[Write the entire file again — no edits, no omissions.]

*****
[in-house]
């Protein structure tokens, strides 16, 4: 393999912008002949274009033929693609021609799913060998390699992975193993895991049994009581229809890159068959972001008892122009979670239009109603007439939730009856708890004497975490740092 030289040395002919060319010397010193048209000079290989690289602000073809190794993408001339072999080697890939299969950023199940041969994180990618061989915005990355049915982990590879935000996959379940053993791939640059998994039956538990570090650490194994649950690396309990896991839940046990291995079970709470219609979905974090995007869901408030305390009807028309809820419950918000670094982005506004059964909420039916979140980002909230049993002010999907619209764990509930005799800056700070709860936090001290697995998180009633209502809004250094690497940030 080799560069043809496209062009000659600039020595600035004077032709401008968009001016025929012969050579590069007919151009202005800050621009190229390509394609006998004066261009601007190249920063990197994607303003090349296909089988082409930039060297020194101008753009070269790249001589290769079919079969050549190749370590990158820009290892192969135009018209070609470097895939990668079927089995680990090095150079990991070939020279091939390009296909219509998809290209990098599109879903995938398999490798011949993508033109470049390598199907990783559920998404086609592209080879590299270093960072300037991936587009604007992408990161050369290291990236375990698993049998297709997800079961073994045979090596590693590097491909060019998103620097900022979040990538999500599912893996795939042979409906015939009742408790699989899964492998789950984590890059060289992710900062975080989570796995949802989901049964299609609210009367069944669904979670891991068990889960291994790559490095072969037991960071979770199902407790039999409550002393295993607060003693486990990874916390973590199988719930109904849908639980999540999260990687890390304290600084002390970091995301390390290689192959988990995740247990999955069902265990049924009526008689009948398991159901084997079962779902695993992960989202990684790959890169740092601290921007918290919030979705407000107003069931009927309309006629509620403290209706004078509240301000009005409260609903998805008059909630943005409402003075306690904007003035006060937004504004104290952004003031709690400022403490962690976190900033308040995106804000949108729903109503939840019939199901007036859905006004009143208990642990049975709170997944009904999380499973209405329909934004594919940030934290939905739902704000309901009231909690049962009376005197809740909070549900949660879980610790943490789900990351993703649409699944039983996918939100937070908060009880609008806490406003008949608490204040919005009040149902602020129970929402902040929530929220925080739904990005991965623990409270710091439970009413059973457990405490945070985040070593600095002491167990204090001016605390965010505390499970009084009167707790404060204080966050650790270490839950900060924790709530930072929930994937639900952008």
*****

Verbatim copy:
[in-house]
């Protein structure tokens, strides 16, 4: 393999912008002949274009033929693609021609799913060998390699992975193993895991049994009581229809890159068959972001008892122009979670239009109603007439939730009856708890004497975490740092 030289040395002919060319010397010193048209000079290989690289602000073809190794993408001339072999080697890939299969950023199940041969994180990618061989915005990355049915982990590879935000996959379940053993791939640059998994039956538990570090650490194994649950690396309990896991839940046990291995079970709470219609979905974090995007869901408030305390009807028309809820419950918000670094982005506004059964909420039916979140980002909230049993002010999907619209764990509930005799800056700070709860936090001290697995998180009633209502809004250094690497940030 080799560069043809496209062009000659600039020595600035004077032709401008968009001016025929012969050579590069007919151009202005800050621009190229390509394609006998004066261009601007190249920063990197994607303003090349296909089988082409930039060297020194101008753009070269790249001589290769079919079969050549190749370590990158820009290892192969135009018209070609470097895939990668079927089995680990090095150079990991070939020279091939390009296909219509998809290209990098599109879903995938398999490798011949993508033109470049390598199907990783559920998404086609592209080879590299270093960072300037991936587009604007992408990161050369290291990236375990698993049998297709997800079961073994045979090596590693590097491909060019998103620097900022979040990538999500599912893996795939042979409906015939009742408790699989899964492998789950984590890059060289992710900062975080989570796995949802989901049964299609609210009367069944669904979670891991068990889960291994790559490095072969037991960071979770199902407790039999409550002393295993607060003693486990990874916390973590199988719930109904849908639980999540999260990687890390304290600084002390970091995301390390290689192959988990995740247990999955069902265990049924009526008689009948398991159901084997079962779902695993992960989202990684790959890169740092601290921007918290919030979705407000107003069931009927309309006629509620403290209706004078509240301000009005409260609903998805008059909630943005409402003075306690904007003035006060937004504004104290952004003031709690400022403490962690976190900033308040995106804000949108729903109503939840019939199901007036859905006004009143208990642990049975709170997944009904999380499973209405329909934004594919940030934290939905739902704000309901009231909690049962009376005197809740909070549900949660879980610790943490789900990351993703649409699944039983996918939100937070908060009880609008806490406003008949608490204040919005009040149902602020129970929402902040929530929220925080739904990005991965623990409270710091439970009413059973457990405490945070985040070593600095002491167990204090001016605390965010505390499970009084009167707790404060204080966050650790270490839950900060924790709530930072929930994937639900952008």